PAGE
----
AU - Kjær, Anne Lise

N1 - Conference code: 5

PY - 2014

Y1 - 2014

N2 - Legal language is an integral and foundational party of our social reality, but it is underrepresented in interdisciplinary, critical linguistic analyses. This is perhaps because language is more objective and formulaic than media texts, which can be more subjective and emotive (Kjær and Palsbro, 2008). In this paper, I demonstrate how a corpus-based critical discourse analysis of legal language can expose hidden traces of the underlying ideologies of text creators, while demonstrating how identity can be performed in legal texts. Research is based on a half-million-word corpus of annual reports by the International Criminal Tribunal for the Former Yugoslavia (ICTY). Key semantic domain analysis (Rayson, 2008) is used to identify the most salient themes in the legal texts compared to reference corpora of general written English, indicating areas for closer analysis. Results show that legal language can be subjective and emotive. The semantic field of ‘crime’ is an expected key, but concordance analysis shows ideological skew in discursive construction of crimes/victims. For instance, ‘rape’/‘sexual assault’ co-occurs with female victims, whereas ‘torture’/‘outrages upon personal dignity’ co-occurs with males. Automated semantic categorization of collocates of Tribunal also indicate differing patterns in self-presentation. Early reports are dominated by discourse of progress/achievement while later reports are concerned with reputation/global perception. Critical analyses of large bodies of legal language are relatively rare, but extremely culturally relevant. Legal descriptions of crimes/perpetrators/victims are powerful and sometimes subjectively skewed. Further, self-representation of powerful legal bodies and their conceptualizations of ‘success’ and ‘failure’ in establishing/enforcing law will have lasting impacts on human rights.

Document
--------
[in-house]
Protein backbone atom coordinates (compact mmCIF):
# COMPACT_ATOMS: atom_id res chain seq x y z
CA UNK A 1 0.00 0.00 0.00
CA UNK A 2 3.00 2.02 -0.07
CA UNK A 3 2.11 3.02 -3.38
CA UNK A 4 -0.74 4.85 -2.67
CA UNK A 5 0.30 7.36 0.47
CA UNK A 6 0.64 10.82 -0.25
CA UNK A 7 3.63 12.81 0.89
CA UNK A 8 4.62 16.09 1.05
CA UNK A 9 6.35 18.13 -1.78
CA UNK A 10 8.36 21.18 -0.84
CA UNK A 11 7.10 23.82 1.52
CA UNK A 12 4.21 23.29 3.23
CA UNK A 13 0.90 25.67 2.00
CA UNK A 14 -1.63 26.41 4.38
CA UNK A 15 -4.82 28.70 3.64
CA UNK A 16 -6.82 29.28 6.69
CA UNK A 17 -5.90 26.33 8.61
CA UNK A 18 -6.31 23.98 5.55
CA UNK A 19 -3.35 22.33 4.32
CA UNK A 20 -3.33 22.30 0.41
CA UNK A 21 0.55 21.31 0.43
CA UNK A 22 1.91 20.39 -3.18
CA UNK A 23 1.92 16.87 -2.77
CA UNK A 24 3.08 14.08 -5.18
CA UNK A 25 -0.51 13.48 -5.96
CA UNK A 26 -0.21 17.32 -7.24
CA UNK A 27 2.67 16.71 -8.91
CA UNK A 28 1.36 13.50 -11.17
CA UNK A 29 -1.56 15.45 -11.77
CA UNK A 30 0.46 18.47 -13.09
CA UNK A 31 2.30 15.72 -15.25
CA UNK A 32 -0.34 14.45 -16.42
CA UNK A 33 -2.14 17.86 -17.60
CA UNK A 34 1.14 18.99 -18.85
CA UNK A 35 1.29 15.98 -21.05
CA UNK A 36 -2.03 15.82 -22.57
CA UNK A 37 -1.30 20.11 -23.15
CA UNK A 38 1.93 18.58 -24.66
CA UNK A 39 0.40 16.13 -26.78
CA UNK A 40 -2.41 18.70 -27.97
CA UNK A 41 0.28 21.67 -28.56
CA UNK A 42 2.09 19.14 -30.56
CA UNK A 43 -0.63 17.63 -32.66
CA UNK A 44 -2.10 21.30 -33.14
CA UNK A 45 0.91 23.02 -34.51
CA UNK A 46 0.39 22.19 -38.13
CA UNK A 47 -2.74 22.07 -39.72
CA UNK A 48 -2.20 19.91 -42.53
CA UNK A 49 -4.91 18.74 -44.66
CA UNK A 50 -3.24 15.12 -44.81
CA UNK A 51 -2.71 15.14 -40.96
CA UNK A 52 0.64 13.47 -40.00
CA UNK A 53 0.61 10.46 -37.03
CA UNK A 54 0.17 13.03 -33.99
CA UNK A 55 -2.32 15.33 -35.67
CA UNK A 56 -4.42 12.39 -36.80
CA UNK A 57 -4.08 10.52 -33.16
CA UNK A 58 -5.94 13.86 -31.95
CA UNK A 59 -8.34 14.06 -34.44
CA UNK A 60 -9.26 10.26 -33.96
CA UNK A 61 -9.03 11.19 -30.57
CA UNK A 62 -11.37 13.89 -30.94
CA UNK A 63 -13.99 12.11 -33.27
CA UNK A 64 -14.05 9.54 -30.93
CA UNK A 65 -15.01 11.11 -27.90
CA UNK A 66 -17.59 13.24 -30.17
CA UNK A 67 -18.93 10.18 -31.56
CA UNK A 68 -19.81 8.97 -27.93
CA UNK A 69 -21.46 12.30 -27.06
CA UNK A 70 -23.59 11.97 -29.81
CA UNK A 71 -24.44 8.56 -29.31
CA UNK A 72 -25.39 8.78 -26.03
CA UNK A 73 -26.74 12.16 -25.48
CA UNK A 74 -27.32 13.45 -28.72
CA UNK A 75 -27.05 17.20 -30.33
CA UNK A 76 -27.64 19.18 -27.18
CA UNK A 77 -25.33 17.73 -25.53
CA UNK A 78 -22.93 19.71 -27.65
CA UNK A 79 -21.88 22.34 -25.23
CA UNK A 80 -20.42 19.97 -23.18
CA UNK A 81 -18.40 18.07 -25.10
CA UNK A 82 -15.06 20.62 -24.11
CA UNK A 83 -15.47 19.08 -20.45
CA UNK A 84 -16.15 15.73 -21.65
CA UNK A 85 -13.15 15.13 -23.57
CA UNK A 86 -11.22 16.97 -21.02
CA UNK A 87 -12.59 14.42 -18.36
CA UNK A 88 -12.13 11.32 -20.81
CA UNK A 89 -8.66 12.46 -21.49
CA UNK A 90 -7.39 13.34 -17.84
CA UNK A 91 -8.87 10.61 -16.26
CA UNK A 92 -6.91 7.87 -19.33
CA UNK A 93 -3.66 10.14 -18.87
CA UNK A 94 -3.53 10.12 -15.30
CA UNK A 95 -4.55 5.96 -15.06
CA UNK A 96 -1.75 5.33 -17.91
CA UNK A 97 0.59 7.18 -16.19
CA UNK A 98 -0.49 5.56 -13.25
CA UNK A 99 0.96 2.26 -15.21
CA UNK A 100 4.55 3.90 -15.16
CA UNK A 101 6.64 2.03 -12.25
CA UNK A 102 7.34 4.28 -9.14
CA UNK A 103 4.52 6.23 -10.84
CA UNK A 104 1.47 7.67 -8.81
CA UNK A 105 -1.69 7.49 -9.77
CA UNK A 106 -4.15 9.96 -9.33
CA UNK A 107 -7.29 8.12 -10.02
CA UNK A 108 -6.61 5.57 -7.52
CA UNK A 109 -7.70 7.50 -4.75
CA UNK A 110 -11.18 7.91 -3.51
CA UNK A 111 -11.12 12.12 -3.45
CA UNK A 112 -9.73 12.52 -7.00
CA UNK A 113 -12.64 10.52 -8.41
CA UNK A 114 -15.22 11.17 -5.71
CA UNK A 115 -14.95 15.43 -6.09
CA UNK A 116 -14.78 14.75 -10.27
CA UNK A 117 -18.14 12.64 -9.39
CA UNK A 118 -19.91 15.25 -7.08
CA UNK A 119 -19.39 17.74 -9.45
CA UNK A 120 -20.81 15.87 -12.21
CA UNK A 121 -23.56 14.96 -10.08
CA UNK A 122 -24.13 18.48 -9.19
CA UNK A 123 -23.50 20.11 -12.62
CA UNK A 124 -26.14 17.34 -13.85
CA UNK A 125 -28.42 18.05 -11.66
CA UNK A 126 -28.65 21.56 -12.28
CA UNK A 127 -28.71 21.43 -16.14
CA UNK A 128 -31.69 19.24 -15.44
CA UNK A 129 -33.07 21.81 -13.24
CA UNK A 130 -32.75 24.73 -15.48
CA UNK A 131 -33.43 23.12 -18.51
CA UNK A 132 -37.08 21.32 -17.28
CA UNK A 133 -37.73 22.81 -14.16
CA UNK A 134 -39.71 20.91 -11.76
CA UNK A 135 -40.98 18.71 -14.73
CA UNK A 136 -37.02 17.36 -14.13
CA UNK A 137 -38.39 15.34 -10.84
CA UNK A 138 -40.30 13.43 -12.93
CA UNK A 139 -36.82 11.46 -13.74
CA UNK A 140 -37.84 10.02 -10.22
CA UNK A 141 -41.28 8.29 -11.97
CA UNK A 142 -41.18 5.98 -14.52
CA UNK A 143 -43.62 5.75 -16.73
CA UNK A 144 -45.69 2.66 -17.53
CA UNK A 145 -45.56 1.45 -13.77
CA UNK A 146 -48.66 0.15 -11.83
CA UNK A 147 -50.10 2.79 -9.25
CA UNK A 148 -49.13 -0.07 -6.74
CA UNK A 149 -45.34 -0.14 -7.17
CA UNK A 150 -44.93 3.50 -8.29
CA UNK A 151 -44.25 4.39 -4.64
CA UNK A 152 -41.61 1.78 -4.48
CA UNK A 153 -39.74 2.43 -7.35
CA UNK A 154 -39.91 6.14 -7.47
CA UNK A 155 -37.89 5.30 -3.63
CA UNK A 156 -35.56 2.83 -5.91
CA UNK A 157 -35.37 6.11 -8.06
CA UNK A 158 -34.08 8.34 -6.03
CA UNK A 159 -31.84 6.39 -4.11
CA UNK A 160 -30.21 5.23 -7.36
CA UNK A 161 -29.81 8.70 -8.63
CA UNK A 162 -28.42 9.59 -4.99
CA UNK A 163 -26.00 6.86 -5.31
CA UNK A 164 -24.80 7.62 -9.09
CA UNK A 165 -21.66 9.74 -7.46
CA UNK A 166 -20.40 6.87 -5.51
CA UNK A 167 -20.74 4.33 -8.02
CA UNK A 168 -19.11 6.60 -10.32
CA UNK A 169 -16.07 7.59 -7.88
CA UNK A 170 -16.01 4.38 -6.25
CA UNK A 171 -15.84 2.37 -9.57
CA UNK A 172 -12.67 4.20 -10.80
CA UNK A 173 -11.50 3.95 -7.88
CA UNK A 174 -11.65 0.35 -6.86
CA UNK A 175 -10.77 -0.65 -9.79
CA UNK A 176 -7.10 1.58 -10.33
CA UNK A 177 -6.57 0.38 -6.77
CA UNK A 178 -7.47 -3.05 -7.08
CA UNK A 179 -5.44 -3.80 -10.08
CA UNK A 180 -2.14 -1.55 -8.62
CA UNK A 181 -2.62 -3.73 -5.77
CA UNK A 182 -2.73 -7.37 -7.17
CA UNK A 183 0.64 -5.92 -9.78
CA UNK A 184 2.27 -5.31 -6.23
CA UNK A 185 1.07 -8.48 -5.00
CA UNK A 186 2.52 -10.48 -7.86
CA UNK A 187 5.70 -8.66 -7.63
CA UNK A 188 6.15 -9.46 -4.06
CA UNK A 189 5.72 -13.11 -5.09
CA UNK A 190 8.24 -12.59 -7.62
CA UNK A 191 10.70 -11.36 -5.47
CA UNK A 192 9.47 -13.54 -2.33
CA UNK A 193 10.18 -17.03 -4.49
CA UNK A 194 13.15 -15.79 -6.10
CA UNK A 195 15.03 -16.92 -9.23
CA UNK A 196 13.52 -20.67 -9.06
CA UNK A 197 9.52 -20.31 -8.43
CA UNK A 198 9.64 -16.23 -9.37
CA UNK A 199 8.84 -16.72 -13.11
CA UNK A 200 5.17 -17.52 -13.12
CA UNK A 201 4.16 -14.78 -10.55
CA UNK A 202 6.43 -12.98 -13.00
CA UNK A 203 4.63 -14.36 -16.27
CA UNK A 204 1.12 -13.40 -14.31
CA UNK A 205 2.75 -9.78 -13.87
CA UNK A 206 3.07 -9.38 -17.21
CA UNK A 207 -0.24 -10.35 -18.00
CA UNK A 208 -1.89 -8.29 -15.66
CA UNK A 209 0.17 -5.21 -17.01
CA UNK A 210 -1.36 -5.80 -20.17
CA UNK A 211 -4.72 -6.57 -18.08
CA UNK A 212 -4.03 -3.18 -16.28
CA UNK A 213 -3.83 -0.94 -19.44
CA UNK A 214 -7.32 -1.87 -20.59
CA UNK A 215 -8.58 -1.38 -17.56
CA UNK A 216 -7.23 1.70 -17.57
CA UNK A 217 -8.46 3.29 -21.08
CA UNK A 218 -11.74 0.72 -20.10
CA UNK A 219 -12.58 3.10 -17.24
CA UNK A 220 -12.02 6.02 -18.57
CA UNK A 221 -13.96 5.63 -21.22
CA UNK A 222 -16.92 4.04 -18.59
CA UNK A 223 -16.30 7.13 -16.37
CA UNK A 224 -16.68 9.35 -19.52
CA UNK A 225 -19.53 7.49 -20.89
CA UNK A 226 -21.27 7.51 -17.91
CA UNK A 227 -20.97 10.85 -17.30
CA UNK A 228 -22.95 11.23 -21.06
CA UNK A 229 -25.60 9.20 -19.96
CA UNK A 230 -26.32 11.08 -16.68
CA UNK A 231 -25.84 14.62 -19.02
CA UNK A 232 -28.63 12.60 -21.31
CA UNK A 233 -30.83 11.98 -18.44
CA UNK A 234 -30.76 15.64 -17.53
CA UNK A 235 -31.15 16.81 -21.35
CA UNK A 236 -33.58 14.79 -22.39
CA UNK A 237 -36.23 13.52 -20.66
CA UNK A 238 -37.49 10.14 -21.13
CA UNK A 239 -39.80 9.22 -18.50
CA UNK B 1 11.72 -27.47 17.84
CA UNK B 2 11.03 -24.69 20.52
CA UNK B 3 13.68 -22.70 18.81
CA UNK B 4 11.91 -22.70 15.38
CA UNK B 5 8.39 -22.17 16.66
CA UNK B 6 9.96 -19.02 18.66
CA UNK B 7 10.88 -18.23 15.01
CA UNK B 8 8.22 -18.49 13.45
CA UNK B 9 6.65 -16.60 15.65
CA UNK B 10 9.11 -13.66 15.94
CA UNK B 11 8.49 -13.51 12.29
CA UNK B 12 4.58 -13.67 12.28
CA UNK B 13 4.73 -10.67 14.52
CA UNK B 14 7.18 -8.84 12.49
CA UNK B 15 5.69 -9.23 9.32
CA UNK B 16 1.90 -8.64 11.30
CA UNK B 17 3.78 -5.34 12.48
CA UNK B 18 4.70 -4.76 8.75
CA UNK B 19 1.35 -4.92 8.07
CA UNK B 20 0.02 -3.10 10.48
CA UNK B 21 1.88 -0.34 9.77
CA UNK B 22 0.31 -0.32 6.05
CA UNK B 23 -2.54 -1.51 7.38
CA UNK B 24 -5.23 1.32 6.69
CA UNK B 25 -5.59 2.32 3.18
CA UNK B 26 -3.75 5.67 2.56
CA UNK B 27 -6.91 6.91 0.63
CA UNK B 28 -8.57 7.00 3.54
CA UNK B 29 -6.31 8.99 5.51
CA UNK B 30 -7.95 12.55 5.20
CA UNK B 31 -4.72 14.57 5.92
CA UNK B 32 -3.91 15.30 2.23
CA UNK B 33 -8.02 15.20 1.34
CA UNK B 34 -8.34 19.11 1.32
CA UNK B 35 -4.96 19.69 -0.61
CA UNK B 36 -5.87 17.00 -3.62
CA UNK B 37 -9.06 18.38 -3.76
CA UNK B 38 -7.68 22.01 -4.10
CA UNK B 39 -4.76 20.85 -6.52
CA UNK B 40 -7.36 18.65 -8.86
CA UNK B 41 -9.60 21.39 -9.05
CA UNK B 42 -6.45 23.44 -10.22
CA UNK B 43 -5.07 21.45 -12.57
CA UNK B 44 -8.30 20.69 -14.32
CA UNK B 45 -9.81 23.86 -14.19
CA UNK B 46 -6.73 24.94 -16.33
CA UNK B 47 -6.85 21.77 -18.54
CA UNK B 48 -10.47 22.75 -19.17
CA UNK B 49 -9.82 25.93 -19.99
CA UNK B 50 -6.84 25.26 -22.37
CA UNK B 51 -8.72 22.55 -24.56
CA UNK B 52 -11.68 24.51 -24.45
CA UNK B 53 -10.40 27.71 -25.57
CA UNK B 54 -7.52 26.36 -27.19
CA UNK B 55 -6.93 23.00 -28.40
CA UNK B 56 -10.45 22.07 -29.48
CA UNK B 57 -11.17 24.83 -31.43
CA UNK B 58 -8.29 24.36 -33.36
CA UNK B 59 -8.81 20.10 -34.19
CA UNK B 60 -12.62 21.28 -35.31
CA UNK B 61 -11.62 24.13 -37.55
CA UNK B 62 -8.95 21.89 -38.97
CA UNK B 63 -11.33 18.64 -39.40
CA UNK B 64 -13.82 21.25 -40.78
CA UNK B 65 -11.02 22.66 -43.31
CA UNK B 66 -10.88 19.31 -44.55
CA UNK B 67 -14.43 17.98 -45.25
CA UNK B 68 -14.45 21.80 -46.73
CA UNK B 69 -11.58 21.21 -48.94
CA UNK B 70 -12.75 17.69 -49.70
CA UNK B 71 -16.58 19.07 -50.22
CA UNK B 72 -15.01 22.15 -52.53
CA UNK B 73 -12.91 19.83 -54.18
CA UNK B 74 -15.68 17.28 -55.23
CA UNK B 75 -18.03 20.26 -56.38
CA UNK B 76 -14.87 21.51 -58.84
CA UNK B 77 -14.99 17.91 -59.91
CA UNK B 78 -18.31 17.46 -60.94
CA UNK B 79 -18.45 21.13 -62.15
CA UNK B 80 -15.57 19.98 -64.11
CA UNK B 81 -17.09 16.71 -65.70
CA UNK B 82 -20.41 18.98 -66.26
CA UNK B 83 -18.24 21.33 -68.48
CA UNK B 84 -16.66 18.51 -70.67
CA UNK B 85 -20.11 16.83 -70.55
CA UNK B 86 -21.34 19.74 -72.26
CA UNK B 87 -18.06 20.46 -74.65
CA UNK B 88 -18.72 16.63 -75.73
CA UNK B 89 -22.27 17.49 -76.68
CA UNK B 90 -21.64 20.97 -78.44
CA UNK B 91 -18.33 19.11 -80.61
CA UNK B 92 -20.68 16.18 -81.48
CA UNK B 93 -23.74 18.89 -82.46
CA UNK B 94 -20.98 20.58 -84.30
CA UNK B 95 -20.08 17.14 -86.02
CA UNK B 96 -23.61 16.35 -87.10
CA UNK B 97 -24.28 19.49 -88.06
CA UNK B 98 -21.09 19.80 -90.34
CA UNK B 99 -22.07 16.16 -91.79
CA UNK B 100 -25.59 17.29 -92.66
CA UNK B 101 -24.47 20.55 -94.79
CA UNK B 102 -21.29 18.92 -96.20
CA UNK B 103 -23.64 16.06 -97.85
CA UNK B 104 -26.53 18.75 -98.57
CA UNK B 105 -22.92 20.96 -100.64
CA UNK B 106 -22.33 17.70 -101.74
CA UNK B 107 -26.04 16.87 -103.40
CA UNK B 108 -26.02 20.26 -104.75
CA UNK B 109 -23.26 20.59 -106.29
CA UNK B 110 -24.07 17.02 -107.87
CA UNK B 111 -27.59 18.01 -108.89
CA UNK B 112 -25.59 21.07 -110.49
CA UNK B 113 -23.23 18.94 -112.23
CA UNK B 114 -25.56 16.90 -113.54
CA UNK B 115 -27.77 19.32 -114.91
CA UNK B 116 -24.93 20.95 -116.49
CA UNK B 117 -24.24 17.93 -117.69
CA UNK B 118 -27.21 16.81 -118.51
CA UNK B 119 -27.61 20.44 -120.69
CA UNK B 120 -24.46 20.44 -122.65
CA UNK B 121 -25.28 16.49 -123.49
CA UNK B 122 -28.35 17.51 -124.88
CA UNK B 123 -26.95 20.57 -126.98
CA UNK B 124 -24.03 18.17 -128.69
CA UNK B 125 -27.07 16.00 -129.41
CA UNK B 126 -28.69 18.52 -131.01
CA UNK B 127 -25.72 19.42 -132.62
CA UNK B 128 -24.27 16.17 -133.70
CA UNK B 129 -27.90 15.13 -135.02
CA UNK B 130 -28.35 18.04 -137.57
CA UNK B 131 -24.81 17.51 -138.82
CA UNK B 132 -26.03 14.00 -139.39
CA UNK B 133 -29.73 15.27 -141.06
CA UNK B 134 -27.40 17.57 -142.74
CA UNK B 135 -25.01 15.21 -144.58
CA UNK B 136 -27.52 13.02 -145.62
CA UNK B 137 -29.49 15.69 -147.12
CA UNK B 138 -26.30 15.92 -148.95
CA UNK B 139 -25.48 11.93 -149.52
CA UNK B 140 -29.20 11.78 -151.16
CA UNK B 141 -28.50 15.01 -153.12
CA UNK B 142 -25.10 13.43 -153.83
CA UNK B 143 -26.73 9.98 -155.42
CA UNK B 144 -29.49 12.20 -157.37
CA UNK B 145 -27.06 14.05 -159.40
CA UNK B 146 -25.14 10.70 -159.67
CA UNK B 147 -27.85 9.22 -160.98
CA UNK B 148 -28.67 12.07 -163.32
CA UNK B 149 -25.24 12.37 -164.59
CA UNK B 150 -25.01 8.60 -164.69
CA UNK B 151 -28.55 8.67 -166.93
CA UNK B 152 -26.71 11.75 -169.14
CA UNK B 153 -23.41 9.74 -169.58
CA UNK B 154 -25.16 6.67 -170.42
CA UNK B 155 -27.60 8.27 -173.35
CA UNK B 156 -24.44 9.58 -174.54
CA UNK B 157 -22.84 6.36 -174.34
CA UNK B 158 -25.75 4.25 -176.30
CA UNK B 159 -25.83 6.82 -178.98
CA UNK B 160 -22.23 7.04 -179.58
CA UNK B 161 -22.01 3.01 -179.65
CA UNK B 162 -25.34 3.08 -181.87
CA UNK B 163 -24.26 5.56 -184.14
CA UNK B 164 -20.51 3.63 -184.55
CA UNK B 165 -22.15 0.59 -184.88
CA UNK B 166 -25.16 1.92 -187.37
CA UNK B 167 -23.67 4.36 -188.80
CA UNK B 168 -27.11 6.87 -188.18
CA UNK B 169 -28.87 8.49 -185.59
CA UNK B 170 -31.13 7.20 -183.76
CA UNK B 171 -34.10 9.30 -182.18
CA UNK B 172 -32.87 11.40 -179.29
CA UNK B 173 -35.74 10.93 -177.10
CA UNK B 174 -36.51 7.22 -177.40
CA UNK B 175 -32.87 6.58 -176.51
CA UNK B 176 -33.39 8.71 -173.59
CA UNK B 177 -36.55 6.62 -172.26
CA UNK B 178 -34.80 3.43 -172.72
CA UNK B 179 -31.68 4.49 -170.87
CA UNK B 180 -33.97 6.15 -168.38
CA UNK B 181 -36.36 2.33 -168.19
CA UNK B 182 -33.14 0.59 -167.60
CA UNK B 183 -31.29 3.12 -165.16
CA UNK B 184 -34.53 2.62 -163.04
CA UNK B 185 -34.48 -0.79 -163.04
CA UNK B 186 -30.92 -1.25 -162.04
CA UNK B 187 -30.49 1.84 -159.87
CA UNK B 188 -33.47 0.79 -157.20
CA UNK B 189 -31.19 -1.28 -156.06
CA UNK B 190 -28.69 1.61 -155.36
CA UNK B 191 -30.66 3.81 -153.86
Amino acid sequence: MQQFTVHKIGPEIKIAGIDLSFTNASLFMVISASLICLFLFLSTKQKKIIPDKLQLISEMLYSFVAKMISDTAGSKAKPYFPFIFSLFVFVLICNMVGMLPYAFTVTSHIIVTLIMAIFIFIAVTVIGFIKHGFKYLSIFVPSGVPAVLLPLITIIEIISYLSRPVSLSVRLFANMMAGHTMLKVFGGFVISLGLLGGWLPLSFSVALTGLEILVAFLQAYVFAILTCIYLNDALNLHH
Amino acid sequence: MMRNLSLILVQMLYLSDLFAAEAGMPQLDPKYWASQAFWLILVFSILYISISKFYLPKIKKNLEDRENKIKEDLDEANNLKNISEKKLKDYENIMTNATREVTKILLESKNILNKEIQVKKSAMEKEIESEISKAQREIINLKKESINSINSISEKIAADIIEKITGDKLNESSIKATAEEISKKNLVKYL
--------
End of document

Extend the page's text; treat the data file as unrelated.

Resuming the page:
AB - Legal language is an integral and foundational party of our social reality, but it is underrepresented in interdisciplinary, critical linguistic analyses. This is perhaps because language is more objective and formulaic than media texts, which can be more subjective and emotive (Kjær and Palsbro, 2008). In this paper, I demonstrate how a corpus-based critical discourse analysis of legal language can expose hidden traces of the underlying ideologies of text creators, while demonstrating how identity can be performed in legal texts. Research is based on a half-million-word corpus of annual reports by the International Criminal Tribunal for the Former Yugoslavia (ICTY). Key semantic domain analysis (Rayson, 2008) is used to identify the most salient themes in the legal texts compared to reference corpora of general written English, indicating areas for closer analysis. Results show that legal language can be subjective and emotive. The semantic field of ‘crime’ is an expected key, but concordance analysis shows ideological skew in discursive construction of crimes/victims. For instance, ‘rape’/‘sexual assault’ co-occurs with female victims, whereas ‘torture’/‘outrages upon personal dignity’ co-occurs with males. Automated semantic categorization of collocates of Tribunal also indicate differing patterns in self-presentation. Early reports are dominated by discourse of progress/achievement while later reports are concerned with reputation/global perception. Critical analyses of large bodies of legal language are relatively rare, but extremely culturally relevant. Legal descriptions of crimes/perpetrators/victims are powerful and sometimes subjectively skewed. Further, self-representation of powerful legal bodies and their conceptualizations of ‘success’ and ‘failure’ in establishing/enforcing law will have lasting impacts on human rights.

M3 - Paper

T2 - CADAAD

Y2 - 1 September 2014 through 4 September 2014

ER -

ID: 124383545